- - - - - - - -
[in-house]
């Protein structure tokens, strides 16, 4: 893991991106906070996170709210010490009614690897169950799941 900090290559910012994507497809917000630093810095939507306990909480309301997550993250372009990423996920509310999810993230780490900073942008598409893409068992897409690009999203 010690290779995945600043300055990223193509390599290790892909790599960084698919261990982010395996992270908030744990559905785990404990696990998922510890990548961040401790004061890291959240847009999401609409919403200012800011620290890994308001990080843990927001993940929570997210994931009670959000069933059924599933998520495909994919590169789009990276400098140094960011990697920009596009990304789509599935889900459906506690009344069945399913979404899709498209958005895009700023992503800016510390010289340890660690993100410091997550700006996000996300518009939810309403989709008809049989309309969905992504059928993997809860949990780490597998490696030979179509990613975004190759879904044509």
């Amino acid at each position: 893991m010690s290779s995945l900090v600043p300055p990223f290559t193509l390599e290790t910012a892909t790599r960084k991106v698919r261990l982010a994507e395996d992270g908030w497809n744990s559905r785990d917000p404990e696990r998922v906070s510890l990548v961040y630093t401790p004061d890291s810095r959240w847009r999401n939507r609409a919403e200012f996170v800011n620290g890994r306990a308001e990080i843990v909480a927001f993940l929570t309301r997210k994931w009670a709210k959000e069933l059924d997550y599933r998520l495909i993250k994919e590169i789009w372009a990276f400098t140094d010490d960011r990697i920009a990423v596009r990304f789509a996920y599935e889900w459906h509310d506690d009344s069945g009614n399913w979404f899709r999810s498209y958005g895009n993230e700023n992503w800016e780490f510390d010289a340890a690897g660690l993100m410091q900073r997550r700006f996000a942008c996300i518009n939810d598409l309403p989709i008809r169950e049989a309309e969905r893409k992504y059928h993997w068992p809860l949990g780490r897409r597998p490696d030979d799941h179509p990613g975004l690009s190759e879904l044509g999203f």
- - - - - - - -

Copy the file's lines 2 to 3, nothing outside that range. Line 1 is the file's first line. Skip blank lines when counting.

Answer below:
């Protein structure tokens, strides 16, 4: 893991991106906070996170709210010490009614690897169950799941 900090290559910012994507497809917000630093810095939507306990909480309301997550993250372009990423996920509310999810993230780490900073942008598409893409068992897409690009999203 010690290779995945600043300055990223193509390599290790892909790599960084698919261990982010395996992270908030744990559905785990404990696990998922510890990548961040401790004061890291959240847009999401609409919403200012800011620290890994308001990080843990927001993940929570997210994931009670959000069933059924599933998520495909994919590169789009990276400098140094960011990697920009596009990304789509599935889900459906506690009344069945399913979404899709498209958005895009700023992503800016510390010289340890660690993100410091997550700006996000996300518009939810309403989709008809049989309309969905992504059928993997809860949990780490597998490696030979179509990613975004190759879904044509």
């Amino acid at each position: 893991m010690s290779s995945l900090v600043p300055p990223f290559t193509l390599e290790t910012a892909t790599r960084k991106v698919r261990l982010a994507e395996d992270g908030w497809n744990s559905r785990d917000p404990e696990r998922v906070s510890l990548v961040y630093t401790p004061d890291s810095r959240w847009r999401n939507r609409a919403e200012f996170v800011n620290g890994r306990a308001e990080i843990v909480a927001f993940l929570t309301r997210k994931w009670a709210k959000e069933l059924d997550y599933r998520l495909i993250k994919e590169i789009w372009a990276f400098t140094d010490d960011r990697i920009a990423v596009r990304f789509a996920y599935e889900w459906h509310d506690d009344s069945g009614n399913w979404f899709r999810s498209y958005g895009n993230e700023n992503w800016e780490f510390d010289a340890a690897g660690l993100m410091q900073r997550r700006f996000a942008c996300i518009n939810d598409l309403p989709i008809r169950e049989a309309e969905r893409k992504y059928h993997w068992p809860l949990g780490r897409r597998p490696d030979d799941h179509p990613g975004l690009s190759e879904l044509g999203f």